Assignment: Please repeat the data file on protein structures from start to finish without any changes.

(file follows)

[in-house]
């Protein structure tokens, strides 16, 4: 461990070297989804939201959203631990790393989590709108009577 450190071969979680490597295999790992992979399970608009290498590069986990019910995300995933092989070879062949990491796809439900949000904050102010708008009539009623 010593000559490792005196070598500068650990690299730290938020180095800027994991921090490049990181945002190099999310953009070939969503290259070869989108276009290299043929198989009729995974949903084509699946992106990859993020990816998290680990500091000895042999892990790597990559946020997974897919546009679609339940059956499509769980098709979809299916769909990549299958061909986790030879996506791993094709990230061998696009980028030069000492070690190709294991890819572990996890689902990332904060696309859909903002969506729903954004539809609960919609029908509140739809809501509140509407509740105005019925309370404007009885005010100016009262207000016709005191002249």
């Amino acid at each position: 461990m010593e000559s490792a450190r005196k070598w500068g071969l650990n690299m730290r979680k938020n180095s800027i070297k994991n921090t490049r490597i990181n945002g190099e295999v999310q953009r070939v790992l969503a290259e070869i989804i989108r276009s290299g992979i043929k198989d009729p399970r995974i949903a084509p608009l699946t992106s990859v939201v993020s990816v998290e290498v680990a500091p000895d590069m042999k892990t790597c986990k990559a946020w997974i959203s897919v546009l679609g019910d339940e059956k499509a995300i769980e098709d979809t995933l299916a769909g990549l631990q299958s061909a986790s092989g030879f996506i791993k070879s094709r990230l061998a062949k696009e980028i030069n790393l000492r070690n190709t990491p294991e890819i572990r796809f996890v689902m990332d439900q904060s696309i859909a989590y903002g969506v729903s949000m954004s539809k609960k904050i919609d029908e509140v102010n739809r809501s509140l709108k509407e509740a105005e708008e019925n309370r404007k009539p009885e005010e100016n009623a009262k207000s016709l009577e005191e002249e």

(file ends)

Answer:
[in-house]
């Protein structure tokens, strides 16, 4: 461990070297989804939201959203631990790393989590709108009577 450190071969979680490597295999790992992979399970608009290498590069986990019910995300995933092989070879062949990491796809439900949000904050102010708008009539009623 010593000559490792005196070598500068650990690299730290938020180095800027994991921090490049990181945002190099999310953009070939969503290259070869989108276009290299043929198989009729995974949903084509699946992106990859993020990816998290680990500091000895042999892990790597990559946020997974897919546009679609339940059956499509769980098709979809299916769909990549299958061909986790030879996506791993094709990230061998696009980028030069000492070690190709294991890819572990996890689902990332904060696309859909903002969506729903954004539809609960919609029908509140739809809501509140509407509740105005019925309370404007009885005010100016009262207000016709005191002249």
């Amino acid at each position: 461990m010593e000559s490792a450190r005196k070598w500068g071969l650990n690299m730290r979680k938020n180095s800027i070297k994991n921090t490049r490597i990181n945002g190099e295999v999310q953009r070939v790992l969503a290259e070869i989804i989108r276009s290299g992979i043929k198989d009729p399970r995974i949903a084509p608009l699946t992106s990859v939201v993020s990816v998290e290498v680990a500091p000895d590069m042999k892990t790597c986990k990559a946020w997974i959203s897919v546009l679609g019910d339940e059956k499509a995300i769980e098709d979809t995933l299916a769909g990549l631990q299958s061909a986790s092989g030879f996506i791993k070879s094709r990230l061998a062949k696009e980028i030069n790393l000492r070690n190709t990491p294991e890819i572990r796809f996890v689902m990332d439900q904060s696309i859909a989590y903002g969506v729903s949000m954004s539809k609960k904050i919609d029908e509140v102010n739809r809501s509140l709108k509407e509740a105005e708008e019925n309370r404007k009539p009885e005010e100016n009623a009262k207000s016709l009577e005191e002249e």